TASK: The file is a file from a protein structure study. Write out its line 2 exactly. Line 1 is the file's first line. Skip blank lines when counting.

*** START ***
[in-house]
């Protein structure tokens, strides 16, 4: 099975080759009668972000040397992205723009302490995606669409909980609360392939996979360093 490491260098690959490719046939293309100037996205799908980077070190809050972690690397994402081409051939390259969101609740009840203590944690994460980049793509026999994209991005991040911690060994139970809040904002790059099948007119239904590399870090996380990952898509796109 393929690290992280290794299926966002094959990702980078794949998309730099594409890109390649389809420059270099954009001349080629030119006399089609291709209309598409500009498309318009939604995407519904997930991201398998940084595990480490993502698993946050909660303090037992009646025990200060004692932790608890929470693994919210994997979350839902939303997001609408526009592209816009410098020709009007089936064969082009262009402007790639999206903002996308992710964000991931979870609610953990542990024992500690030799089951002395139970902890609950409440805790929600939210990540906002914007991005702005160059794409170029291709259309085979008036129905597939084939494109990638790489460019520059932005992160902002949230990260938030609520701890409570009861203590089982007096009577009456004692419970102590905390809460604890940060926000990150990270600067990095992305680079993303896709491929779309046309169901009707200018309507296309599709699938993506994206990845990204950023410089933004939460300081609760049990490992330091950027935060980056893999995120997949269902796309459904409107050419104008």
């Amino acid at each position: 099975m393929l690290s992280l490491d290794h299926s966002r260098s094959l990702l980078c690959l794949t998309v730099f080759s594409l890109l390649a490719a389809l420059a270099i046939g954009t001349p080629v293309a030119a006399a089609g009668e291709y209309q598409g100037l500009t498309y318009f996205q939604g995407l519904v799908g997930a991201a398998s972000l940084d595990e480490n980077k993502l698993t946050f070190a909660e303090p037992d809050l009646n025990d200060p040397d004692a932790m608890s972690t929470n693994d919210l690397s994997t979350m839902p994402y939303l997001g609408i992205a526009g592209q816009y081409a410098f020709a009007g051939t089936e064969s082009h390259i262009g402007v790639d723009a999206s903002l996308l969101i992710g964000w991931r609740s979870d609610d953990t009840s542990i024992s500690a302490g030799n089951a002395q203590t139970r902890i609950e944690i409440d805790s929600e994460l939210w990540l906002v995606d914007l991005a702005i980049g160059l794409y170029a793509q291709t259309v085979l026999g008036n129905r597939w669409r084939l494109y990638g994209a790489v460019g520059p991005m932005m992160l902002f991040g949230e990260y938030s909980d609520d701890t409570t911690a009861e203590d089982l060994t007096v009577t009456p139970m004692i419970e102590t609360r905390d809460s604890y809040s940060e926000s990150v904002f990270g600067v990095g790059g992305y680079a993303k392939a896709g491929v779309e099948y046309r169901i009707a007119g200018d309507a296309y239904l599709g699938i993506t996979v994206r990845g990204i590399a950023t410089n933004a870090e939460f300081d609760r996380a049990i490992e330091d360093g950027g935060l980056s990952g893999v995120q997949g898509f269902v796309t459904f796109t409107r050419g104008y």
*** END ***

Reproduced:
């Protein structure tokens, strides 16, 4: 099975080759009668972000040397992205723009302490995606669409909980609360392939996979360093 490491260098690959490719046939293309100037996205799908980077070190809050972690690397994402081409051939390259969101609740009840203590944690994460980049793509026999994209991005991040911690060994139970809040904002790059099948007119239904590399870090996380990952898509796109 393929690290992280290794299926966002094959990702980078794949998309730099594409890109390649389809420059270099954009001349080629030119006399089609291709209309598409500009498309318009939604995407519904997930991201398998940084595990480490993502698993946050909660303090037992009646025990200060004692932790608890929470693994919210994997979350839902939303997001609408526009592209816009410098020709009007089936064969082009262009402007790639999206903002996308992710964000991931979870609610953990542990024992500690030799089951002395139970902890609950409440805790929600939210990540906002914007991005702005160059794409170029291709259309085979008036129905597939084939494109990638790489460019520059932005992160902002949230990260938030609520701890409570009861203590089982007096009577009456004692419970102590905390809460604890940060926000990150990270600067990095992305680079993303896709491929779309046309169901009707200018309507296309599709699938993506994206990845990204950023410089933004939460300081609760049990490992330091950027935060980056893999995120997949269902796309459904409107050419104008």